I like to make money, though I doubt I’ll ever be a dot.com zillionaire. I have too much of a writer/artist’s heart (whatever that is), and am much more interested that certain details of a graphic are correct, than I am if one of my licensed t-shirts is displayed properly (though I do appreciate the importance of that part of business too). Let me reword that. I don’t like selling things.

I probably am fairly good at selling things (for instance I’m fairly good at bartering which takes a certain amount of sales acumen), and by the same token I understand the importance of the myriad of details that go into an entrepreneurial venture.

I have learned over the years that I have strengths in some areas and weaknesses in others. There are several remedies for that. In the areas of weakness, I should surround myself with people who have strengths in those areas, and be the strength for them, if they have weaknesses in the areas (of which I have strength).

It’s business but it’s also physics. In basic physics one of the first lessons is “action/reaction”.
What people don’t understand is those physics apply to everything. When we empower someone, we become empowered. When we try to undermine or hurt someone, we become disempowered. Don’t believe me? Try it. It never fails to be true. So I try my best to try to empower those around me. I don’t do it perfectly, but that’s no reason not to keep trying. And I allow them to empower me, if they have knowledge in a matter of which I do not.

Which brings us to border collies and investments.
Rumor has it that art and art collectibles have outperformed Standard & Poors for the past 3 decades. That really doesn’t surprise me much, given the reasons people buy art or collectibles compared to the reasons people buy stocks.

I love art and photography collectibles and my wife Lee Hiller (Lee Hiller-London) who is a fine nature photographer and I have posters and prints of our work all over our home. We have some mugs, cards etc. too. We may, or may not ever sell them, but whatever we do, we’ll enjoy them, and have enjoyed them as the years have passed. We had several new ones to our collection each year. Our wall looks like a nicely stocked gallery.
One could do that with their stock certificates (if they wished) but the emotions that stocks and bonds paperwork seem to enhance are not in the same league with arts and letters collectibles on a print, mug, apron or even ornament.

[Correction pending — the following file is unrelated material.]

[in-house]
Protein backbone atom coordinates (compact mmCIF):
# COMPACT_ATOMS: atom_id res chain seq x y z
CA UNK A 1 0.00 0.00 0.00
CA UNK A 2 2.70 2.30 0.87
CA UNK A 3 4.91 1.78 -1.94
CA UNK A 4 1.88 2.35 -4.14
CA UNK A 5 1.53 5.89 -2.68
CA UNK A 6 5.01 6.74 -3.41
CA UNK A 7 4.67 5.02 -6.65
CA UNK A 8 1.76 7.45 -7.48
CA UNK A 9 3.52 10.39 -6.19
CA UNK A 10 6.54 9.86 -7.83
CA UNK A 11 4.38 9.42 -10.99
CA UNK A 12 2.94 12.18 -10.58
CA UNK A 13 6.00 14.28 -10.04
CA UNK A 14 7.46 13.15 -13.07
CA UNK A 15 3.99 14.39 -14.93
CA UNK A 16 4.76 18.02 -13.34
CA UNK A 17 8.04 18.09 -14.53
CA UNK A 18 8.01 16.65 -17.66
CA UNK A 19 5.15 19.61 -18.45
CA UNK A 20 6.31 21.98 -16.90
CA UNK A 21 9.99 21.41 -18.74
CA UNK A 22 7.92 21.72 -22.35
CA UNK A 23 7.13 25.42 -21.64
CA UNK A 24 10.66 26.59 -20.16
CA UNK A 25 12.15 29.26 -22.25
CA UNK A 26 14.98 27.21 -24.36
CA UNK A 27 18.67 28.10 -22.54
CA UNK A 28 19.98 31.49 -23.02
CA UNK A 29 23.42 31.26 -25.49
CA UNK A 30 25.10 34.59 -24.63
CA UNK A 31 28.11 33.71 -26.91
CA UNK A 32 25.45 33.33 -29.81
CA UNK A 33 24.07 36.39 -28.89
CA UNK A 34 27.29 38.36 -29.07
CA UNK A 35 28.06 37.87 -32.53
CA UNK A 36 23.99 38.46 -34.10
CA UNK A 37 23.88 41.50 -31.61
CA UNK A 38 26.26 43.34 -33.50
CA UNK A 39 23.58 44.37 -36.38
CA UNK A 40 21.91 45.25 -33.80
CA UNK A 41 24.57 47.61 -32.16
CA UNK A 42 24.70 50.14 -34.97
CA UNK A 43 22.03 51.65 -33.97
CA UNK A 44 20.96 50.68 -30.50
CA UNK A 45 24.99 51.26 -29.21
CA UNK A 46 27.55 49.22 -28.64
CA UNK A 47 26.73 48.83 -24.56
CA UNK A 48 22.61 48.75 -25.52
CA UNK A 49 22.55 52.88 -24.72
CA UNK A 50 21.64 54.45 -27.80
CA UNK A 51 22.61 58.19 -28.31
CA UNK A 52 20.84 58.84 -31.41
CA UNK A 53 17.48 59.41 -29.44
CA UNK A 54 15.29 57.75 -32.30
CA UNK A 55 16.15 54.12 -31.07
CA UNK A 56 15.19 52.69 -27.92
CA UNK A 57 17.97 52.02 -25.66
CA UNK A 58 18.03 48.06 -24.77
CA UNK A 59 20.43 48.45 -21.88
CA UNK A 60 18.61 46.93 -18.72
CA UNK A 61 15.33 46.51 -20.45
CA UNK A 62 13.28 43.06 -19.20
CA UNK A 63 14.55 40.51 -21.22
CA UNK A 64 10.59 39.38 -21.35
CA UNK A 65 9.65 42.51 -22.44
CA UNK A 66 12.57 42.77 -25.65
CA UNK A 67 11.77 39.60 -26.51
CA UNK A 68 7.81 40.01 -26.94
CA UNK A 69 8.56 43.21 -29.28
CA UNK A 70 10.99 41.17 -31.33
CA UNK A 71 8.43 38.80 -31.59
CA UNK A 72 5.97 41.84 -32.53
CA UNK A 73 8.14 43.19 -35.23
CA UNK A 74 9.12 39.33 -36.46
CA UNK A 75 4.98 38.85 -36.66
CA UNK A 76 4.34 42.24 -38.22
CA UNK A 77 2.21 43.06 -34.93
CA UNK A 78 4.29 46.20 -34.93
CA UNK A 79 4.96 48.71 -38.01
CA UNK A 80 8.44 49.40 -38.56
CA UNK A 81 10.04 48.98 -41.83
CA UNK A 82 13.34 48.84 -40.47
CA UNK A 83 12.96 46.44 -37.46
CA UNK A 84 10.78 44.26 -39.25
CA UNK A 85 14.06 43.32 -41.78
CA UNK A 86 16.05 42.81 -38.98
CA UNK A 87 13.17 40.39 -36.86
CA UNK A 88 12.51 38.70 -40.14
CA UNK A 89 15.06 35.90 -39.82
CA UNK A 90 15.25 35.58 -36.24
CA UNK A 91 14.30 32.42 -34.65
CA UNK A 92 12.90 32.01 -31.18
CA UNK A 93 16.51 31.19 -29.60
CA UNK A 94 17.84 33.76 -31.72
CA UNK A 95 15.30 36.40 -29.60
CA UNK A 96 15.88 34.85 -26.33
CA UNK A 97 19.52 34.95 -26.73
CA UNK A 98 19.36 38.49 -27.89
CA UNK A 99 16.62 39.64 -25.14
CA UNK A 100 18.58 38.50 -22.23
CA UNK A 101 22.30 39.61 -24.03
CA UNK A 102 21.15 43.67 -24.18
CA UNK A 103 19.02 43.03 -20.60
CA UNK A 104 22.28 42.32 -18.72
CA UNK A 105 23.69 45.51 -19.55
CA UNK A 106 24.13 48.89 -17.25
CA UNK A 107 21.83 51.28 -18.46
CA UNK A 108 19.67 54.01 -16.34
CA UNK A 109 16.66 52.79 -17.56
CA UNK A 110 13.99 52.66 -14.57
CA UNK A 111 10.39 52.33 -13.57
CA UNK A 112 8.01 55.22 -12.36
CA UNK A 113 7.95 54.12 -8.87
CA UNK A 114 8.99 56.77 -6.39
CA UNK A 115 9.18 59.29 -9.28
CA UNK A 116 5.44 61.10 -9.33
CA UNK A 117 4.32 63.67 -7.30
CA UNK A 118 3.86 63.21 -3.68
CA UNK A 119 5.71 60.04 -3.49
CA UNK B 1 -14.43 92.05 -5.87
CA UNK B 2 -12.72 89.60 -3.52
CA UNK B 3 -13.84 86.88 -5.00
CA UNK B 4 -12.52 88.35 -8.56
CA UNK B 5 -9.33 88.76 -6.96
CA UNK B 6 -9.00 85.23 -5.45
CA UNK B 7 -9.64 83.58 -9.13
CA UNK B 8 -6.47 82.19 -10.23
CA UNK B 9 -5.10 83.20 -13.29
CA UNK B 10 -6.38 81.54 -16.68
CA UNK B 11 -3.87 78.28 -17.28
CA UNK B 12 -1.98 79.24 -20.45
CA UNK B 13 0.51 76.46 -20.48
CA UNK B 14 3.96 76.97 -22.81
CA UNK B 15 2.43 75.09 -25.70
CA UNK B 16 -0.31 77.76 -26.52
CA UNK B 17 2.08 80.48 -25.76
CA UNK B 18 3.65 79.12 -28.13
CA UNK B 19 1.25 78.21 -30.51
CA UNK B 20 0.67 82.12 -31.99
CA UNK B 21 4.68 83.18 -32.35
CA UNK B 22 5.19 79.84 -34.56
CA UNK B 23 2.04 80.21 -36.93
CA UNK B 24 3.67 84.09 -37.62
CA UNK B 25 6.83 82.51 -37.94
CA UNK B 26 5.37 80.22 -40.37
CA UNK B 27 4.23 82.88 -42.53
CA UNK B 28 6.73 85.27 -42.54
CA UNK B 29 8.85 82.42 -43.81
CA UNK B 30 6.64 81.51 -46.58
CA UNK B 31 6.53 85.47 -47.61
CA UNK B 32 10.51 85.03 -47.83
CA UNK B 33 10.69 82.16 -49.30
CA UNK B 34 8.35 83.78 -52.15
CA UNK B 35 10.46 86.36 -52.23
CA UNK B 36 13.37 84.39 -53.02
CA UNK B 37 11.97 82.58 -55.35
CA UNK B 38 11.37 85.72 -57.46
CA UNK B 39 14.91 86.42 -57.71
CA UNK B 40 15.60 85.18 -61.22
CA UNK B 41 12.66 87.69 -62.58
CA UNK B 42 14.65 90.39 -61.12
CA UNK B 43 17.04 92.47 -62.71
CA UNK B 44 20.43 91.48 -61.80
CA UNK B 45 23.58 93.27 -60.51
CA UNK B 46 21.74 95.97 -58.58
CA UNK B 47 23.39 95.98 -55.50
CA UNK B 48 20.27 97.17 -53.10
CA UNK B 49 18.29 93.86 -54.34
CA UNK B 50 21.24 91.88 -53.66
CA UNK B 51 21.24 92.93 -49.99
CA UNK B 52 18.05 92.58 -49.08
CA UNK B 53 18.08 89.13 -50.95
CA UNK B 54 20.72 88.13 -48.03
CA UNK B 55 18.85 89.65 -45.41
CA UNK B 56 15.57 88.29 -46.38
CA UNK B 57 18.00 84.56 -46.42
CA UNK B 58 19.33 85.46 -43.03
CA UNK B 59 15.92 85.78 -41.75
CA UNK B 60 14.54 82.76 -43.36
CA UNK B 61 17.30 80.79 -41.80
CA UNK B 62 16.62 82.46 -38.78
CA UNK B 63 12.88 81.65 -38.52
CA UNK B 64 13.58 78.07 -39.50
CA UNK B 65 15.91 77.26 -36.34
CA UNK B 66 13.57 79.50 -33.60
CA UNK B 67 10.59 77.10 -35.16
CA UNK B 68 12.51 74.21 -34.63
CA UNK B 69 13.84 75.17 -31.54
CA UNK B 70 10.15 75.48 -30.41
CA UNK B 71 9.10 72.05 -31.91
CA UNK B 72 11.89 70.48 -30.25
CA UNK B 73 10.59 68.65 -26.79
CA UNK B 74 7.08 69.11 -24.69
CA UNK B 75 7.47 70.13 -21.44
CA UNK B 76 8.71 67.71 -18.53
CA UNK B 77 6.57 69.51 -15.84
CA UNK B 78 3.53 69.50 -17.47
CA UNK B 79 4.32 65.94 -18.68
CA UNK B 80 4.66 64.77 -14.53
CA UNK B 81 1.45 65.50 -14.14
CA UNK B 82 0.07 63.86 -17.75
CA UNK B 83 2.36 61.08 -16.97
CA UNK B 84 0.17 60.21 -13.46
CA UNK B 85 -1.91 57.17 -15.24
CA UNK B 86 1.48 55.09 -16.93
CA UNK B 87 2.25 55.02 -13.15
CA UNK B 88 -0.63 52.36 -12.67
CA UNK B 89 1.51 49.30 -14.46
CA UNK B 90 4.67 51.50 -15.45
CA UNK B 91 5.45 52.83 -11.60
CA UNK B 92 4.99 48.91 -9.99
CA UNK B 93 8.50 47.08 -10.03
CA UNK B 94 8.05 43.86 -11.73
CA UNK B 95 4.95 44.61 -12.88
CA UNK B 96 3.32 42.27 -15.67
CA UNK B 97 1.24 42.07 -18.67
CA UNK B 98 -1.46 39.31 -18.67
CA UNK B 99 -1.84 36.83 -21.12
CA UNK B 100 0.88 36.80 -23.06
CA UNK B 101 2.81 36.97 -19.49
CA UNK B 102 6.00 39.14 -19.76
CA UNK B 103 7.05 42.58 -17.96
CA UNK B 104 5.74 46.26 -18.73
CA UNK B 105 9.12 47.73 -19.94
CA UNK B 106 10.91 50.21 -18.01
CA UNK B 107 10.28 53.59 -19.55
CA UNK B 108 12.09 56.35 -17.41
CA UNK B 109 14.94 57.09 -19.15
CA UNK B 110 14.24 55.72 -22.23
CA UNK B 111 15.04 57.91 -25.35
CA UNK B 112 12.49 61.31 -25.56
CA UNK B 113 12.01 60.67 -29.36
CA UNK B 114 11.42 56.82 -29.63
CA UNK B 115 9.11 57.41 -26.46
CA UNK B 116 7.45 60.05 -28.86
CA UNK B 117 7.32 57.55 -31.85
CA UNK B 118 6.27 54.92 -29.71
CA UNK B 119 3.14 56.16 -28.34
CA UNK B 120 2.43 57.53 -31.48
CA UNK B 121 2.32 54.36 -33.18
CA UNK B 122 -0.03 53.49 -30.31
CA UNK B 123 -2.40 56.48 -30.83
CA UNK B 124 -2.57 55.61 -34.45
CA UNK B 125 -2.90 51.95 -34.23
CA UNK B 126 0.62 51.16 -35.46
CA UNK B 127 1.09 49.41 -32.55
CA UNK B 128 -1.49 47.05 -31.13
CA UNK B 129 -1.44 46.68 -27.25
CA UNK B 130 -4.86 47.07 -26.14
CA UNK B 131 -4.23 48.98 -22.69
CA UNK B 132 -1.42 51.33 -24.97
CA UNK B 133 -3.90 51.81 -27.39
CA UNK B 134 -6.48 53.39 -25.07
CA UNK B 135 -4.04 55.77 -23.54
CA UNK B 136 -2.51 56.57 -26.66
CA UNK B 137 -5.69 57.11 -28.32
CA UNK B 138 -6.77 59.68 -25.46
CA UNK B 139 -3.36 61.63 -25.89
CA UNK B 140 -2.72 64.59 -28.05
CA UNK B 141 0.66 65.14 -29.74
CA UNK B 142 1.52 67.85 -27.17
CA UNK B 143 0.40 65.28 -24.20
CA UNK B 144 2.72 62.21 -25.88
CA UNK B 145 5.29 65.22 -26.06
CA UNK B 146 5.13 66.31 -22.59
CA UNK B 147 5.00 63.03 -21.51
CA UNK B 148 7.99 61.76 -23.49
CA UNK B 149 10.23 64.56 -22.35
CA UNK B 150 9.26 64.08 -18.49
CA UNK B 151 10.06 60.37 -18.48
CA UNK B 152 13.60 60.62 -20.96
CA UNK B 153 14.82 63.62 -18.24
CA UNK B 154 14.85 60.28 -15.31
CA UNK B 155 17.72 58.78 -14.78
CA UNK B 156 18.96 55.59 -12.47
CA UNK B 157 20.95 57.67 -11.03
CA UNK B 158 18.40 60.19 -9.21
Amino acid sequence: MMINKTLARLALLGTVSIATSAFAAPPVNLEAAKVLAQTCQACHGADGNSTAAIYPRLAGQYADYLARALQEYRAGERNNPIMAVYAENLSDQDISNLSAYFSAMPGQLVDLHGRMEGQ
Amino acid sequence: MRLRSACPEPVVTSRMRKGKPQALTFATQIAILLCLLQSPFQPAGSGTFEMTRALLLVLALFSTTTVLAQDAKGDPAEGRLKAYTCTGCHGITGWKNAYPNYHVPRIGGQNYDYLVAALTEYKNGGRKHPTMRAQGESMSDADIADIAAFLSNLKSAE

That’s why I don’t “just design a T-shirt when we create a cartoon but a bulk of collectibles, because a lot of people are like me. They often don’t just want a T-shirt or an eco-friendly bag or a mug bearing that image, they want all three and maybe a key chain and/or button to match.

Which brings us to border collies. I love all dogs. But late in life I shared my home with a beautiful bearded collie mix (I think); and learned about a whole new breed. Most my life I’d had hounds, mixes, goldens labs etc.
One of my best friends had a border collie who reminded me very much of my bearded collie in many ways. Both were extremely bright, a bit hyper, goofy and a lot of fun.
My friend was/is also a sculpture. He has made numerous sculpted metal of border collies which are wonderful.

I’ve not kept up with Frank for several years (his late dad was one of my best friends though), but it gave me the idea of collectibles. If it worked so well on “serious items”, why couldn’t it work with cartoon collectibles?
So I created products, and put them in specific categories and pages, so that one could find a tee, keep shopping for the same design on other products, and not get lost.
Here is a “for instance” of my border collie page at one of my online shops. Enjoy and have a great week.

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Rick London is a writer, cartoonist, songwriter and designer. He is best known for Google #1 ranked Londons Times Offbeat Cartoons & Funny Gifts which he launched in 1997 in an abandoned tin shed in rural Ms.